Howard Schultz, the guy responsible for astounding growth of Starbucks, believes in treating his employees right. This is an excerpt from his book, Pour Your Heart Into It (p. 57), after describing how early Starbucks employees voted to unionize:
The incident taught me an important lesson: There is no more precious commodity than the relationship of trust and confidence a company has with its employees. If people believe management is not fairly sharing the rewards, they will feel alienated. Once they start distrusting management, the company’s future is compromised.
I worked for one company where I was initially impressed at its engaged workforce.
The workers felt the company took care of them, so they reciprocated. They worked beyond their standard 40, they took initiative to bring innovative, time saving, productivity enhancing, safety creating suggestions to light. They were usually helpful and respectful to eachother.
But, over the next few years I witnessed numb skull MBAs snuff out that energy. There were not material changes to pay or benefits. The only material changes was the messages coming from the executive floor.
Execs eager to control compensation costs caught onto the management fad of market-based labor pricing. They “benchmarked” pay against similar positions locally to “ensure they weren’t overpaying for talent.” The message received by workers: management thinks you’re an easily replaceable commodity.
The transformation was slow and subtle, but damaging nevertheless. Once satisfied employees turned into grumpy clockwatchers. They didn’t put in extra time. They weren’t as helpful. They didn’t work as hard to improve things. They were no longer engaged. The place lost its soul.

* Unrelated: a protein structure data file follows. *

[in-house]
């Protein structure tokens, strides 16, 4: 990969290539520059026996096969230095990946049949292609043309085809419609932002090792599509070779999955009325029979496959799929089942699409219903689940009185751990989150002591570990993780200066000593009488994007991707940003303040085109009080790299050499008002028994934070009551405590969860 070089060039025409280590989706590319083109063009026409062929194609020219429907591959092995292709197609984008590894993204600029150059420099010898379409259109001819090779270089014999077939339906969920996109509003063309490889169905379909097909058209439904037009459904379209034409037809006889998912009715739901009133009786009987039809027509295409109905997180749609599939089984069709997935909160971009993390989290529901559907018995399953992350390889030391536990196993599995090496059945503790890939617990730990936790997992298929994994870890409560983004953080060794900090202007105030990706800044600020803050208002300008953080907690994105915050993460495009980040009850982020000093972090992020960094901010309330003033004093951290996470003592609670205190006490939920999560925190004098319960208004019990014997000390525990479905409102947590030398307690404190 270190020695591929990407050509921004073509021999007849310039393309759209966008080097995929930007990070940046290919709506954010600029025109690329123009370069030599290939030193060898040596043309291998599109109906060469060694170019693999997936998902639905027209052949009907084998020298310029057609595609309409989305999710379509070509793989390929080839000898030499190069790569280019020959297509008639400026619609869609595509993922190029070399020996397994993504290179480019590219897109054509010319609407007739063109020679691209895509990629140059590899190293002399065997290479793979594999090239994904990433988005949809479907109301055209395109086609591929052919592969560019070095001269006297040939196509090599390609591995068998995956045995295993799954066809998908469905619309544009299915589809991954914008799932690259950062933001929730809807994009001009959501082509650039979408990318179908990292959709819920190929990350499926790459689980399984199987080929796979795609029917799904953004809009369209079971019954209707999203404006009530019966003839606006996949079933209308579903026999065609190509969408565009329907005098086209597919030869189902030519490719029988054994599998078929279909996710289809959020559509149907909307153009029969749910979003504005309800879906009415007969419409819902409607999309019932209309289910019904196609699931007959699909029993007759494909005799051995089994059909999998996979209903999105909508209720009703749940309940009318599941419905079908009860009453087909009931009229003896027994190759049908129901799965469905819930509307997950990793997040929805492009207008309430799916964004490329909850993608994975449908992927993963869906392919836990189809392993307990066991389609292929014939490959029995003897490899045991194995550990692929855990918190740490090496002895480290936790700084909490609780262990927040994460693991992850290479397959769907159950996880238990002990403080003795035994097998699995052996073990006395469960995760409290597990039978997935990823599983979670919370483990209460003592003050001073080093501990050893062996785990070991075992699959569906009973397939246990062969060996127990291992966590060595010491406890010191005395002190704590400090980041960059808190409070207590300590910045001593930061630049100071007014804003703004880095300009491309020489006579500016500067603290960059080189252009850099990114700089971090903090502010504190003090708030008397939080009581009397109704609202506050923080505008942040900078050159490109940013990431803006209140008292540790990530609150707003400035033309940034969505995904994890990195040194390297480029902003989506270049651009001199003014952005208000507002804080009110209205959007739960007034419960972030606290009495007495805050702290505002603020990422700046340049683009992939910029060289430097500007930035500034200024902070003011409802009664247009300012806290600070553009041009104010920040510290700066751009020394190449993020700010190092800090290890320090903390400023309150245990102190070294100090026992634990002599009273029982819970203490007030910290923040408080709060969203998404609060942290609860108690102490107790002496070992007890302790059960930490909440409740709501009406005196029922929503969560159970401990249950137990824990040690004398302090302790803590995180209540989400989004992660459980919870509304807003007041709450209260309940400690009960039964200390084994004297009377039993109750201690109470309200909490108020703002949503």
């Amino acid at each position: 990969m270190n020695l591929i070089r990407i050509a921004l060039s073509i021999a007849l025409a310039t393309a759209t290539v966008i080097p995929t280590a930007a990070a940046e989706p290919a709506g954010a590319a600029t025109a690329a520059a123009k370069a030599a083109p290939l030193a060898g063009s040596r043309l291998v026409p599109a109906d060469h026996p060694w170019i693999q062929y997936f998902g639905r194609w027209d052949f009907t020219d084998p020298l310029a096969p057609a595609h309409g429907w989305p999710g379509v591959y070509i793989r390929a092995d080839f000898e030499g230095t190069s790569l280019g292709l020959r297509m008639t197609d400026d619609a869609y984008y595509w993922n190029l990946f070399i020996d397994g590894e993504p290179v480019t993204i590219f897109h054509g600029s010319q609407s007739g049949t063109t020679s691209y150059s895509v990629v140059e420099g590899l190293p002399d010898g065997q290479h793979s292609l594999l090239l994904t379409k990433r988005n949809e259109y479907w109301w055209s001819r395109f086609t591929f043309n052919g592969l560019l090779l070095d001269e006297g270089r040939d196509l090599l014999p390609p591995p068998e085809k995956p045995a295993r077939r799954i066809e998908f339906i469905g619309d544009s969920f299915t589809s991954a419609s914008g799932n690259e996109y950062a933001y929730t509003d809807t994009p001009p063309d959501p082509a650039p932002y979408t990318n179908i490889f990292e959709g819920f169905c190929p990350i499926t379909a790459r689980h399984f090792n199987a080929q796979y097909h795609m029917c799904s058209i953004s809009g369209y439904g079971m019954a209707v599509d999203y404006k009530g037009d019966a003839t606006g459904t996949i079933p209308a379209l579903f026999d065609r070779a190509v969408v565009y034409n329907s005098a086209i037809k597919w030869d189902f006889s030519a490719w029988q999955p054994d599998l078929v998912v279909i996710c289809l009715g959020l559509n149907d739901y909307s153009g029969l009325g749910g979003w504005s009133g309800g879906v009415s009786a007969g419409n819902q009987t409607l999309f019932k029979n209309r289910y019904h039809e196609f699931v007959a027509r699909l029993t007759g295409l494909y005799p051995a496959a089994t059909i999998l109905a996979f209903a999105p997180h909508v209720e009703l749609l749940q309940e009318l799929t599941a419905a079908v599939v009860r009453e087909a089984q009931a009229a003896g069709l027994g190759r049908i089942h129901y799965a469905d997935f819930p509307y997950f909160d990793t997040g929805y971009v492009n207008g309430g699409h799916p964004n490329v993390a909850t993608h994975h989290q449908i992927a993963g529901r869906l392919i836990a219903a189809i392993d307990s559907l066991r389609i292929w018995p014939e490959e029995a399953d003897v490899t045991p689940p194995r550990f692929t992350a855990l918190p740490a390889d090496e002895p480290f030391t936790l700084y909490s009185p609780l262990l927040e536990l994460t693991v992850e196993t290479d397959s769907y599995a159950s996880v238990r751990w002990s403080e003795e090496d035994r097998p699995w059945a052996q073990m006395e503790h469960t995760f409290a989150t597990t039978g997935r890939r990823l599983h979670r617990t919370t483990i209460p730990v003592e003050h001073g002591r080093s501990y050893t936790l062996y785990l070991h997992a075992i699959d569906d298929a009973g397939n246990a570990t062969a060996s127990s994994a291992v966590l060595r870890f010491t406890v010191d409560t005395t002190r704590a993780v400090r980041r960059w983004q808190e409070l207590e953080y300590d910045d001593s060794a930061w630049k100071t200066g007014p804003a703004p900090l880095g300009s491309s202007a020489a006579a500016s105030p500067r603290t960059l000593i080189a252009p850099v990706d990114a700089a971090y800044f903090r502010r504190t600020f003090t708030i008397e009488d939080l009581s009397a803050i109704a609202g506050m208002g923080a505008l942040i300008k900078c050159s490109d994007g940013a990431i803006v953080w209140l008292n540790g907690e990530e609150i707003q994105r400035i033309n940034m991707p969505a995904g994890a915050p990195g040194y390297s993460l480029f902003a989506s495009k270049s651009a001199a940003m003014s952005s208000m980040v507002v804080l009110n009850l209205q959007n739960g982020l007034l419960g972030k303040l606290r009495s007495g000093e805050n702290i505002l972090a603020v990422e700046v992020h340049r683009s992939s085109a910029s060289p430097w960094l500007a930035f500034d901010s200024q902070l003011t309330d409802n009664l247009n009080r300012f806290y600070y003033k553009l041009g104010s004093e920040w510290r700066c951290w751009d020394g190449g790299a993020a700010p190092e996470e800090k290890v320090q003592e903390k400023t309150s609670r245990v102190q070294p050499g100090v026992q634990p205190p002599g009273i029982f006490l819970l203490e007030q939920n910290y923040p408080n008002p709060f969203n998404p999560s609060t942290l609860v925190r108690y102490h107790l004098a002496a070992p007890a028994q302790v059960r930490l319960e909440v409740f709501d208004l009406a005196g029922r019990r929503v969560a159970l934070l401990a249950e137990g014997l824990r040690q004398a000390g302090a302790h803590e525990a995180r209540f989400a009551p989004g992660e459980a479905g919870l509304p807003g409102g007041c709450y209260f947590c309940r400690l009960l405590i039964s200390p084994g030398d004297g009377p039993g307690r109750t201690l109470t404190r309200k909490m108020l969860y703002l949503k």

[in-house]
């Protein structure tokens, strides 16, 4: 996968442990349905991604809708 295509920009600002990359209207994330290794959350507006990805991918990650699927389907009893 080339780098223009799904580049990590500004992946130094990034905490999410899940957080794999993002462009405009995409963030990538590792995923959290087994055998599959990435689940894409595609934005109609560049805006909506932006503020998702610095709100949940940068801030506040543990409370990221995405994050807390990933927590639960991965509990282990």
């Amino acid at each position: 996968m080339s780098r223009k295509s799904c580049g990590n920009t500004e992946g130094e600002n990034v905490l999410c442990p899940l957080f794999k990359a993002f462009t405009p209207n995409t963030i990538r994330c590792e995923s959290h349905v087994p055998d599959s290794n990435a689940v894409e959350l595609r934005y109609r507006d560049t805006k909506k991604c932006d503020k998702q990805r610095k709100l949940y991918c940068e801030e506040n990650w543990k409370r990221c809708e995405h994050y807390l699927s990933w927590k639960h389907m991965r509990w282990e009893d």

The income statement leads bad managers to make damaging decisions. Most managers haven’t given much thought to the income statement beyond their basic corporate accounting class in b-school. The way the income statement is nicely organized into line items of income and expenses leads lesser managers to the view the business as, well, individual line items to be managed.
Their fixation on the income statement prevents them from seeing the business as a whole. The truth is that all of the lines on the income statement are intricately related. Make dumb cuts in labor for the sake of controlling that line item and revenue and productivity will suffer. Associates stop working the free extra 5 hours a week. They aren’t as nice to customers. They don’t care much about sharing improvement ideas.
The income statement is more like a recipe than a grocery list. Miss a couple items on your grocery list and you’ll make it. Miss a couple key ingredients to a recipe and you’re hosed.
Many managers lose their jobs because they leave the yeast out of the bread dough. The really sad thing is that those managers nor the ones doing the firing ever even realize that.